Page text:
Workshop: Free your Android

Free your Android-Flyer

Free your Android

“Not sure, if I’ll leave it that way.” This was my first summary, after having thrown the Google account and Google apps from my phone in March. I did, and yesterday, for the first time, I helped to give an ‘Android Liberation Workshop’ together with some FSFE activists. (Read more about their campaign here: https://fsfe.org/campaigns/android/android.html)

The workshop had two goals: To help people install free software on their phones and to develop/document some guidelines that trainers for such workshops could use. Our workshop check list is here: https://wiki.fsfe.org/Android/Workshop. Personally, in the first go, I was more interested in helping someone unlock her phone. ‘Meta talk’, later – hands on, first.

Altogether, there were twelve to fifteen people attending the meeting and four or five freed their phones. This meant: They installed CyanogenMod, an Android distribution developed by a community, and the F-Droid app instead of Google Play. Fdroid offers a choice of free software that can be installed as comfortably as from Google Play.

My experiences, thoughts and ideas in a few words:

  • It was fun! The atmosphere was very relaxed, everybody introduced her_himself shortly in the beginning, we had enough time, it was easily possible to ask for help or advice (from my point of view). In the end, there were sympathetic “yay!” sounds of success and applauding for each phone.
  • I actually helped to liberate one single phone (which seems to be little). The process took about  four hours because we first had to update the Android already installed on that Samsung Galaxy S II. After that we could begin, and after that we followed a wrong download link in the description in the wiki and after that, it worked.
  • It may be possible to help more than one person at once. But I agree with one of the FSFE activists: For me, this might only work if they all have the same phone.
  • It was really good to have many helpers at the workshop so that each person that wanted a helping hand could actually have two hands. :)
  • It was good to give an intro for everyone about what we were going to do. We should use the questions people asked to improve the introductory slides: For example, we could add an overview of ‘what you loose’ versus ‘what you gain’. We should also ask participants who knew little about Android before the workshop if the intro was too short for them and if so, extend it.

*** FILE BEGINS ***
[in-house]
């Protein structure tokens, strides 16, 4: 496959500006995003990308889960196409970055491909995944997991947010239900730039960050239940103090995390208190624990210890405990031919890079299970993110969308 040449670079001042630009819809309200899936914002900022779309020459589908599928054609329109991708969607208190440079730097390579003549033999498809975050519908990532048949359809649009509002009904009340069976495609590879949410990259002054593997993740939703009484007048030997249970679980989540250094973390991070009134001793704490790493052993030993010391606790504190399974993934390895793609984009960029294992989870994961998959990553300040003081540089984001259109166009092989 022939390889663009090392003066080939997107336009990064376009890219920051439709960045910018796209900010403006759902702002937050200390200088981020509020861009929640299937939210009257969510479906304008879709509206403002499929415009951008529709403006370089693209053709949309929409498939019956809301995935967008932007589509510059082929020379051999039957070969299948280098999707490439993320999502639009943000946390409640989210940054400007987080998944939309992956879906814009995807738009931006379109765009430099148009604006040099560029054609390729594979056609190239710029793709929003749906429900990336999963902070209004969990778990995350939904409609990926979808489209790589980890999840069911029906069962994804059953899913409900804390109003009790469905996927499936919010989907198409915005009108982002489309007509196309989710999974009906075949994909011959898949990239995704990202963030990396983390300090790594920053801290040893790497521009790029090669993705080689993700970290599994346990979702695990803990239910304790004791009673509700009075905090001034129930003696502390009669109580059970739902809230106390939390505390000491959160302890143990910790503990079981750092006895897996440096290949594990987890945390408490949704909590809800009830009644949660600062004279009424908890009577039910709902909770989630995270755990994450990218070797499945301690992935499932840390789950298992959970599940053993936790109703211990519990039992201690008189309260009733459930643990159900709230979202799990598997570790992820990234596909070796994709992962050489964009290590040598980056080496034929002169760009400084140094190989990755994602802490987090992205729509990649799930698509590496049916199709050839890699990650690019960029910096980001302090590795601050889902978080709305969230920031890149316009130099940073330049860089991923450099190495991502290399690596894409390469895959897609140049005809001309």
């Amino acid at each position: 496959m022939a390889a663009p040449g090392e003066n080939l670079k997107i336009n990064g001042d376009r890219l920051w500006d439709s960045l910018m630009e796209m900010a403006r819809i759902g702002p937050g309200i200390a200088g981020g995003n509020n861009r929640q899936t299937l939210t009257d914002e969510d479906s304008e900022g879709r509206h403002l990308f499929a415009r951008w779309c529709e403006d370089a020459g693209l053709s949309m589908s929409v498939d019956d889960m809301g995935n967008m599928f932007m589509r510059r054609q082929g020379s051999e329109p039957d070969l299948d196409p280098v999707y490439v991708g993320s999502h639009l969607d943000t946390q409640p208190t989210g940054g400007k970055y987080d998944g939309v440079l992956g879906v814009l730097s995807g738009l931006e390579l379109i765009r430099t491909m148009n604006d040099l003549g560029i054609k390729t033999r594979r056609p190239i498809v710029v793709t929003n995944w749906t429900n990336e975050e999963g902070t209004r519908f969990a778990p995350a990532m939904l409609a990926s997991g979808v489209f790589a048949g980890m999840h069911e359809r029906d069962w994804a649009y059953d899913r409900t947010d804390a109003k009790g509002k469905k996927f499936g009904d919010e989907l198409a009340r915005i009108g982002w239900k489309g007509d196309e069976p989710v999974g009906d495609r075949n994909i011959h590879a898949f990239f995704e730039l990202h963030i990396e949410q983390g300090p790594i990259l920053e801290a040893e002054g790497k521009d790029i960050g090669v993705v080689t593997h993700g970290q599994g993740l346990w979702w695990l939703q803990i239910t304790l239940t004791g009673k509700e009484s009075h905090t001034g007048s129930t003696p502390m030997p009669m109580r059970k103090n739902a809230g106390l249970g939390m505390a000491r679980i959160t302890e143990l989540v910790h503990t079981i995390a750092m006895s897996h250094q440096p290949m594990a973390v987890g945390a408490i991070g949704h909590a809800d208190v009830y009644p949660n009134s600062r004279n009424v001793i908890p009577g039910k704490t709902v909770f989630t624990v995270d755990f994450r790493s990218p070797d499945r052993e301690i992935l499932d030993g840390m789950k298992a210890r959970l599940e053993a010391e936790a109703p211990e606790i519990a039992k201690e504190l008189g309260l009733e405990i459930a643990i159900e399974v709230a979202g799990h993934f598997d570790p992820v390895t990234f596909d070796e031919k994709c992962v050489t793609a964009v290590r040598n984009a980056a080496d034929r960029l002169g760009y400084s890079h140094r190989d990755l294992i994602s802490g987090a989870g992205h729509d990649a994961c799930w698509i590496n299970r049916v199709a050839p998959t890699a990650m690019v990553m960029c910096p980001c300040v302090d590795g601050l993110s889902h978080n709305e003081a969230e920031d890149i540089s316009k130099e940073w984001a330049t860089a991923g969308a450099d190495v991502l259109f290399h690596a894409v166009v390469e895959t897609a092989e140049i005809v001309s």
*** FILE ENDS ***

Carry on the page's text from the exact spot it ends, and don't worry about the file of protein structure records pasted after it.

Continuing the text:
• For the person I helped the most important topic was public transport apps. Talking about public transport apps, we realized how much work needs to be done to convince developers to publish their apps as free software. And by the way, for official public transport apps this should go without saying!
  • Should go without saying, too, but usually doesn’t: I attended a workshop related to Free Software without being told “oh, you as a woman blahblahblah”. That’s a real #win.

Summary: I’d like to do it again! As it is a lengthy process to flash phone by phone, it would be so much cooler to have the phone manufacturers deliver their devices with free software only, e.g. CyanogenMod, that is to cooperate with the community from the beginning.

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  1. About the public transport apps:
    I think the problem starts a bit earlier than what the license of the apps themselves is. I think the core problem is that we’re talking about “one app per public transport provider” is the problem – that every company does their own special stuff.

    What I’d love to see: A common standard to access timetable and pricing information – worldwide and across public transport companies – and being able to book online tickets through that. Then we’d only need a single free software app to access that standard and we’re done.
    Well, probably just a dream :-)